This collection, asserts editor and renowned historian Ilan Pappé, doesn’t revolve around making a case that Israel operates as an apartheid state. Rather, it considers it as a starting point, explains striking manifestations of apartheid in Israel and fleshes out its use as a comparative model with apartheid South Africa. Basic legal and legislative comparisons between South African and Israeli apartheid, contributors explain, include nationality or race laws excluding non-Jews or non-whites from privileges of full citizenship; land and property laws making it illegal to own or lease land and homes, except in certain areas; identity cards based on strict racial or ethnic classification, limiting freedom of mobility, including the right to live, work, study and be buried where they wish; and, laws affecting mixed marriages.
This legal framework applies to all Palestinians, whether they live in Israel or the Occupied Territories or are refugees. Taken up by journalist Jonathan Cook, who has written a number of books on the Israeli-Palestinian conflict, among others, one of the major arguments within this comparative framework questions the “artificial separation” between Palestinians in Israel and those in the Occupied Territories in assessing the criteria for apartheid in terms of ideological premises, historical trajectory and exploitation of labour.
The collection reveals a diverse range of contributor voices. The first essay by Ronnie Kasrils, a high-ranking member of the African National Congress and Minister of Intelligence in post-apartheid South Africa, begins the section “Historical Roots”. He draws attention to 1948, a devastating year of erasure for both black South Africans and native Palestinians. At this time, while the stage was set for decolonisation in Africa and Asia, “May 1948 marked the election of the apartheid government, consolidating over three centuries of colonial conquest and subjugation, and the prelude to a forty-six-year maelstrom” for South Africans. For Palestinians, 1948 put in motion an “era (Al-Nakbah) of brutal dispossession…, resulting in expulsion … and the displacement by an exclusivist Jewish settler state… declared on 15 May that year.”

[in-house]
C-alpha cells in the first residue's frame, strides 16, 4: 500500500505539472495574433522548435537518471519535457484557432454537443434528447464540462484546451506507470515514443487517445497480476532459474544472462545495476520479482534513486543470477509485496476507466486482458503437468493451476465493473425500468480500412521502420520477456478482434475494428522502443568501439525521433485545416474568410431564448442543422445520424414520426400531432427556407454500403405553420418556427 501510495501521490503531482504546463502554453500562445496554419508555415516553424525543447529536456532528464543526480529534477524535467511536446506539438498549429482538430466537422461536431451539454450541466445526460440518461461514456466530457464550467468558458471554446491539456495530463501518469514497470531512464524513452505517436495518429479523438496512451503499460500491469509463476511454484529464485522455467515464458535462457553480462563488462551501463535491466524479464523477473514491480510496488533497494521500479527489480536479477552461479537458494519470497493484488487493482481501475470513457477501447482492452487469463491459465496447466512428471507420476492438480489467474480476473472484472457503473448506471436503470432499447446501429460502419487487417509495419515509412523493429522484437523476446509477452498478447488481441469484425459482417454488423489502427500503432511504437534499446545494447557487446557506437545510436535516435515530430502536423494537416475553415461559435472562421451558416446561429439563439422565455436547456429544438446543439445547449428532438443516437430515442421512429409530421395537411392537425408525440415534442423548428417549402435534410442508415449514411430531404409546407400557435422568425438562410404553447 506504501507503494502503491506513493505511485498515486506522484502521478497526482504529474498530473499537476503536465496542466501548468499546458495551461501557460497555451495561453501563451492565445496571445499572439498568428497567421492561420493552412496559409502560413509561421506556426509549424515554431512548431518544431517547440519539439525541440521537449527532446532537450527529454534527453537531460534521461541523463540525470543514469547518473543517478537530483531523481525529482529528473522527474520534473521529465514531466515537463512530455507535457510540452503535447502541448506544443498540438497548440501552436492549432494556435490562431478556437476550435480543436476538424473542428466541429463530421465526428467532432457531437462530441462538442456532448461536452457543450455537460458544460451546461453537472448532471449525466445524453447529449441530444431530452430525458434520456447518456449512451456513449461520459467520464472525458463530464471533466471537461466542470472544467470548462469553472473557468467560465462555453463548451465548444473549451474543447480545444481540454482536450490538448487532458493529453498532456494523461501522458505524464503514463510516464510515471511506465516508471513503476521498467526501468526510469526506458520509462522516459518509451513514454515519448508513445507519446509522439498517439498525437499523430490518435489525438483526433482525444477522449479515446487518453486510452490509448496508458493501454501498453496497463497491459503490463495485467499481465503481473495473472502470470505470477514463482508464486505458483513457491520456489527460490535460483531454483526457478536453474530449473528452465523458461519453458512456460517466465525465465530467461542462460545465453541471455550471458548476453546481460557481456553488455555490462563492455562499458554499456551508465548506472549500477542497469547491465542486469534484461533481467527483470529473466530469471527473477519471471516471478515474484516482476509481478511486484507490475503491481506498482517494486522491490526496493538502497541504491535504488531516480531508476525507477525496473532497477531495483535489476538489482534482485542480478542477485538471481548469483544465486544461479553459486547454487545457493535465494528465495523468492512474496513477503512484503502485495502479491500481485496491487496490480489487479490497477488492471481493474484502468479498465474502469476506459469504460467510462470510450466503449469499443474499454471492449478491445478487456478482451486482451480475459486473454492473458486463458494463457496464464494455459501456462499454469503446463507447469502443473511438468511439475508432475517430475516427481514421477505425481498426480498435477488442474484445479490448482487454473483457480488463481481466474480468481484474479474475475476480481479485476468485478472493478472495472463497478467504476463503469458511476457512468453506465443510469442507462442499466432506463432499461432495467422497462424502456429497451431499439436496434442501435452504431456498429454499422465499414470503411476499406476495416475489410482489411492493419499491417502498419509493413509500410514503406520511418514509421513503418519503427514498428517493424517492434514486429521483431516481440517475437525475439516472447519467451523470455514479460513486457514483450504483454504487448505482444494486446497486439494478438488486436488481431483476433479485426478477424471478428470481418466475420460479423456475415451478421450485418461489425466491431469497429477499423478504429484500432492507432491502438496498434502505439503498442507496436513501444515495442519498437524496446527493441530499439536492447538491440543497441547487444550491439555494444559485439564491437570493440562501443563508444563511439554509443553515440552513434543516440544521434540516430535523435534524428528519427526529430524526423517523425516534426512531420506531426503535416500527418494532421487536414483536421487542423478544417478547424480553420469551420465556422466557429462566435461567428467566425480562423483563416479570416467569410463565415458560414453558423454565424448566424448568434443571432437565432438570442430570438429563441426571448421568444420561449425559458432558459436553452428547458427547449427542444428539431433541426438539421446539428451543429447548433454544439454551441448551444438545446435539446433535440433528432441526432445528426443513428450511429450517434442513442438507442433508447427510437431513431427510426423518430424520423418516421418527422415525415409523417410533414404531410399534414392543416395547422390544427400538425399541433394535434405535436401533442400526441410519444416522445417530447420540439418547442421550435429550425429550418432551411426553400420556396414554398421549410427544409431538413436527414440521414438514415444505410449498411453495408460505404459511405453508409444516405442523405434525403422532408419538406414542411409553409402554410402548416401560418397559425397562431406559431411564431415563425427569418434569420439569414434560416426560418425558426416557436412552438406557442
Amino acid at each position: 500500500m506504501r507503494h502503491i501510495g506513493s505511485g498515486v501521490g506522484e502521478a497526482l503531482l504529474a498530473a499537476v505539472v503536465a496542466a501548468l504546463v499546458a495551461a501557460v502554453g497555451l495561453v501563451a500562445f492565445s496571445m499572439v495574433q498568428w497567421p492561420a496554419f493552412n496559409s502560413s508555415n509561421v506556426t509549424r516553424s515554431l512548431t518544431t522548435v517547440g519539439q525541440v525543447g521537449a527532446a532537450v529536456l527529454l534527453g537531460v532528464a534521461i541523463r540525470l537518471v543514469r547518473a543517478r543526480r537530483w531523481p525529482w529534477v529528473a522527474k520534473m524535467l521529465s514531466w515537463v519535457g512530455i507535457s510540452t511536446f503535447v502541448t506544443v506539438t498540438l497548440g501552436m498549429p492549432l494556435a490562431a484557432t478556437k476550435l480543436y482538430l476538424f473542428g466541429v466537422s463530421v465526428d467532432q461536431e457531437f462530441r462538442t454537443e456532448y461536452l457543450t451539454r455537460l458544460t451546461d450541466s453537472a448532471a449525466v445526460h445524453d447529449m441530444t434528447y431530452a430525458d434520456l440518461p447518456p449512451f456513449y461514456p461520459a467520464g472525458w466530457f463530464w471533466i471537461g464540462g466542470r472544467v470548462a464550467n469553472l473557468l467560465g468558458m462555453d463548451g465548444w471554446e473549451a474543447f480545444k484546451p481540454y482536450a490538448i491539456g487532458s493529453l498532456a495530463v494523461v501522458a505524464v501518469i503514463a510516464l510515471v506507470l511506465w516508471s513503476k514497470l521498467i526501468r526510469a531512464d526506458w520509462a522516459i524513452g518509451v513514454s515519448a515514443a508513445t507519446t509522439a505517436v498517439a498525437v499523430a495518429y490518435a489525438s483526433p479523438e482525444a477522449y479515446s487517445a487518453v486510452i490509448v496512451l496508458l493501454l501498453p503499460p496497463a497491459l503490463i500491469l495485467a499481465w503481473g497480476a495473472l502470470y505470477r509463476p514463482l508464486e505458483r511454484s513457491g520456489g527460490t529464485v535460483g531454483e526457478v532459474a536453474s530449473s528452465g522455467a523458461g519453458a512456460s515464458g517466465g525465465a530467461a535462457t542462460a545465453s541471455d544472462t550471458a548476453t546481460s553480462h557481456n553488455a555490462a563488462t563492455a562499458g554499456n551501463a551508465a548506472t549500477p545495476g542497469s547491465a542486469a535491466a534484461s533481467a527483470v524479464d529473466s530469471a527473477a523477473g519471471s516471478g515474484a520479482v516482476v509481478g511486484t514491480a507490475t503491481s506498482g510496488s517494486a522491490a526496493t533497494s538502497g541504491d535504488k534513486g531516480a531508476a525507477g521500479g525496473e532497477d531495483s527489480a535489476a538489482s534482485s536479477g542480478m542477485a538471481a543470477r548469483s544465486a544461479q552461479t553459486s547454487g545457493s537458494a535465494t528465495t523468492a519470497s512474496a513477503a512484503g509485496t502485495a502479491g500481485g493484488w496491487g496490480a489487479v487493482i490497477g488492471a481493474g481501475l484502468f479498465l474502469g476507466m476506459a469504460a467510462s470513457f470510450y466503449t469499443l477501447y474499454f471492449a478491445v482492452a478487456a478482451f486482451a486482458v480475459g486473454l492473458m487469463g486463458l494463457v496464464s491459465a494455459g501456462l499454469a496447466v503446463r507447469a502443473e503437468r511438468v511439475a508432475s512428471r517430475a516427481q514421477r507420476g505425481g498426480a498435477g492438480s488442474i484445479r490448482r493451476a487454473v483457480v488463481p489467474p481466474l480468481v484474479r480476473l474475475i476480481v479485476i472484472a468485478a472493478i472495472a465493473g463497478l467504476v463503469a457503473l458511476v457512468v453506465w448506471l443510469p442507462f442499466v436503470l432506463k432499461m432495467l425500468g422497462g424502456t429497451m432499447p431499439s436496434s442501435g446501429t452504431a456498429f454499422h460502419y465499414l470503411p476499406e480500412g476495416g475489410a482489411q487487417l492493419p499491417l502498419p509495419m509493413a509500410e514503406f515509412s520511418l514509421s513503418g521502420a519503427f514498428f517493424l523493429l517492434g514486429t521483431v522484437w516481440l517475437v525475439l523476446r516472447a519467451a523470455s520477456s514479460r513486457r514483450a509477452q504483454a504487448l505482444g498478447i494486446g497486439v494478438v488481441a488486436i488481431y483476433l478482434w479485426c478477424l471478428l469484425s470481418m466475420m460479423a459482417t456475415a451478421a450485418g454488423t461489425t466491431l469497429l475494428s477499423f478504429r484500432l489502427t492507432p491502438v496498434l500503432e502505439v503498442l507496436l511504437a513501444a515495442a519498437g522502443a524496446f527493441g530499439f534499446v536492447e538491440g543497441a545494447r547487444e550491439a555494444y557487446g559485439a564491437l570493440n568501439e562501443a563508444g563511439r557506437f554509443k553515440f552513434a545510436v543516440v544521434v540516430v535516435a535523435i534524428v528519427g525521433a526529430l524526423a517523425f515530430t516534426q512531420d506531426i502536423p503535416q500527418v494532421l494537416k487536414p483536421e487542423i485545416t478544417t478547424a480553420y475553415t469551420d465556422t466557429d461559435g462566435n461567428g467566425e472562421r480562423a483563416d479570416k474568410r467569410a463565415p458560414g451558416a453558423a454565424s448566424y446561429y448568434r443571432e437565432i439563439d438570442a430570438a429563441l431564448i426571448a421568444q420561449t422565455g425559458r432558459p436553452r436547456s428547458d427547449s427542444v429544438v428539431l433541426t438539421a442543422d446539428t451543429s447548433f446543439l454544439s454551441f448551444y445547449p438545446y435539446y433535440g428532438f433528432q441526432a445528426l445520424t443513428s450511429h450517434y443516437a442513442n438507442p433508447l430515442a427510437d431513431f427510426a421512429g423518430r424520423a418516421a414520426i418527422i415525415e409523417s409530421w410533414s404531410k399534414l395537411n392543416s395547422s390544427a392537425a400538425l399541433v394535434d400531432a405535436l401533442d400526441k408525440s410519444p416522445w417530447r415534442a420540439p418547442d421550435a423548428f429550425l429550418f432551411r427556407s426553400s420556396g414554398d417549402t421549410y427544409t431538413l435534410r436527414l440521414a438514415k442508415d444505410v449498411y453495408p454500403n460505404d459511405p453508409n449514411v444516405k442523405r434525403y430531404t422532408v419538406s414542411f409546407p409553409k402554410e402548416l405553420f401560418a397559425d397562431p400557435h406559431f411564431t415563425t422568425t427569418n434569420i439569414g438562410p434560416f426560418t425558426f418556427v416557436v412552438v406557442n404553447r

Most striking about the essays are their explorations of the unique ways in which each government developed apartheid despite sharing it as a common form of governance. As Kasrils points out, segregation was maintained in both countries, but each economy created a system where the use of labour and its spaces determined how confinement and segregation played out. For example, despite the restriction of black South Africans to Bantustans, the economy’s dependence on black labour led to an emergent urban black proletariat that was, albeit with constraints, “ever present in the mines, factories, farms and kitchens of ‘white South Africa’”. Israel, however, has tried to completely excise Palestinians from the labour market in favour of workers from afar, which has led to a form of segregation and subsequent confinement to specific territories more acute than in South Africa, according to Kasrils. The goal of smothering the economy of the Occupied Territories is, of course, to drive its remaining residents out.